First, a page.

It’s getting to the point where everyone is a fiduciary expert now.
I don’t mean they are an expert fiduciary, I mean they espouse a certain confidence when it comes to fiduciary matters.
One often wonders where these folks were a decade or so when the wind was blowing the other way. In either case, it’s good to have them on the field playing with such enthusiasm.
There was a lot of activity in the arena this past week with the not-so-surprising decision by the 5th Circuit Court of Appeals to vacate the Obama DOL’s “Conflict-of-Interest” (ak “fiduciary”) rule. Despite the claims of the rule’s opponents, the 5th Circuit’s decision may have only limited jurisdiction (see, “Exclusive Interview: Ary Rosenbaum says Scottrade Still on the Hook Despite 5th Circuit Ruling,” FiduciaryNews.com, March 20, 2018).
Let’s look at the face of the thing. Those who created the rule felt it was clothed in impenetrable armor. When your guy is sitting in the White House, and you’re a political citizen, it certainly does seem lucky your work can be made invulnerable. But the winds change. If there’s one reality in politics it’s this: Nobody cares about you once you leave office.
Don’t get me wrong. Your core fans will always idolize you. The challenge is to prevent them from lulling you into believing you’re still who you used to be. You’re not. It’s over. Somebody else has the keys to the car. Get over it. Enjoy retirement.
If this sounds like self-reflective bitterness, well…
But here’s the real deal, and the irony of both the 5th Circuit’s ruling and the response it generated. First, no case is fool-proof. Once you venture away from sympathetic and friendly judges, your case will be judged on the merits, not on the politics. One sense of irony is the feeling that the 5th Circuit was the more political venue. In reality, it is no more or less political than any other court, as we’ve seen not only in the various rulings regarding the fiduciary rule, but in other policy matters.
The true irony, though, is this: The 5th Circuit’s decision now greases the path for the fiduciary standard to become a true standard, one unencumbered by the noose of regulation. This, in essence, is the ultimate lesson on how to fight – and how not to fight – the playground bully.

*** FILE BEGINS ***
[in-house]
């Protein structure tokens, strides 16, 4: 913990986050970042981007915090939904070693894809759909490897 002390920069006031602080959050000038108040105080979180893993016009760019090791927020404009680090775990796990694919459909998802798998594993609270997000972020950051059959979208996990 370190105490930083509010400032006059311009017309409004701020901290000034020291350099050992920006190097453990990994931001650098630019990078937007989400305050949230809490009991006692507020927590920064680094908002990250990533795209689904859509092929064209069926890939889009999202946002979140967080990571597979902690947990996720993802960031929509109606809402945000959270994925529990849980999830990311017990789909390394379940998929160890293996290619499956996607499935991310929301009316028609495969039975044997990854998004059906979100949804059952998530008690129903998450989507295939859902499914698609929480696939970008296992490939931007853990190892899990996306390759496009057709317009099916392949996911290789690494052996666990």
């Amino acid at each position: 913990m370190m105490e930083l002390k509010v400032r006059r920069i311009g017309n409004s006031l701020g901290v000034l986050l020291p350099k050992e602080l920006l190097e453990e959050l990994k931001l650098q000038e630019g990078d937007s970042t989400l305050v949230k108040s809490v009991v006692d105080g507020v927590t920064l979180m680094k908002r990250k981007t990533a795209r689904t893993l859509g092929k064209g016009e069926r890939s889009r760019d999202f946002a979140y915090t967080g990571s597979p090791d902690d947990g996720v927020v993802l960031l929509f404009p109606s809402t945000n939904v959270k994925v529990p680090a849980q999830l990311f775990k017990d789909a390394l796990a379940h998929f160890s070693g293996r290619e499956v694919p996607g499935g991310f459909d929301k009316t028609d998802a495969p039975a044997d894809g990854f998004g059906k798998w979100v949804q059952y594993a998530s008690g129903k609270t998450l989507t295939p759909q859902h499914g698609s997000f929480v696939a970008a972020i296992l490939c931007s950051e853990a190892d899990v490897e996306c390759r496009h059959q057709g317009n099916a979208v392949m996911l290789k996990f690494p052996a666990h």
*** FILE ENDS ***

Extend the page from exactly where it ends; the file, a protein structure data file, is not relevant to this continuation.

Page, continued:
There are no adults on the playground. Sure, you can call them in when you need to, but they aren’t there in the heat of the moment. And that moment could mean all the difference in the world.
The playground is the marketplace. The adults are the regulators. The bullies are the competition. (This isn’t a statement of judgment, it’s merely a relative assessment. Like the playground bully, the competition wants your lunch money – and you want their lunch money. If you don’t live this parallel every day, then you’re either a monopoly or about to be looking for another job.)
There is this recurring problem with training kids to call adults whenever a bully challenges them. It doesn’t stop the bullies. It might interrupt their actions for a short time, but, like I said, the adults can’t be on the playground at all times. The bullies will find a loophole. And then they’ll return. And the adults won’t be there.
That’ll teach those kids to rely on adults.
If the regulators are the adults, then what’s gained by relying on them? They may hold back the competition momentarily, but the competition will return, albeit with a slight twist to satisfy the prevailing compliance regimen.
Some fiduciary advocates felt this was the problem from the very beginning with the DOL’s fiduciary rule. In trying to keep the opponents happy, the DOL created loopholes big enough for a 747 to drive through. And this was done all while retaining the “fiduciary” nomenclature.
While advocates debated whether it was better to accept half a loaf instead of a full loaf, opponents, emboldened by the concessions they received, decided to take back that half a loaf they lost. And the 5th Circuit finally gave it to them.
The delicious irony is, as a result, the opponents of the fiduciary standard lost. By opposing the DOL’s fiduciary rule, (what some felt created a watered-down fiduciary standard), they’ve allowed the proponents of the fiduciary standard to return to the drawing board.
There are those who mistakenly believe this means allowing the SEC to take its swing at the plate. Nope. The SEC is no different than the DOL. They are simply the adult that can’t be on the playground at all times.
The true solution for fiduciary advocates is to follow through with their ardency in the marketplace. That’s right. Stand up to and fight the bully in the playground. That requires skill, determination, and not a small amount of preparation. What it doesn’t require is an adult.
And here’s the great news about the 5th Circuit’s decision: The game has been stripped of its rules.
Good luck, and may the best fiduciary win.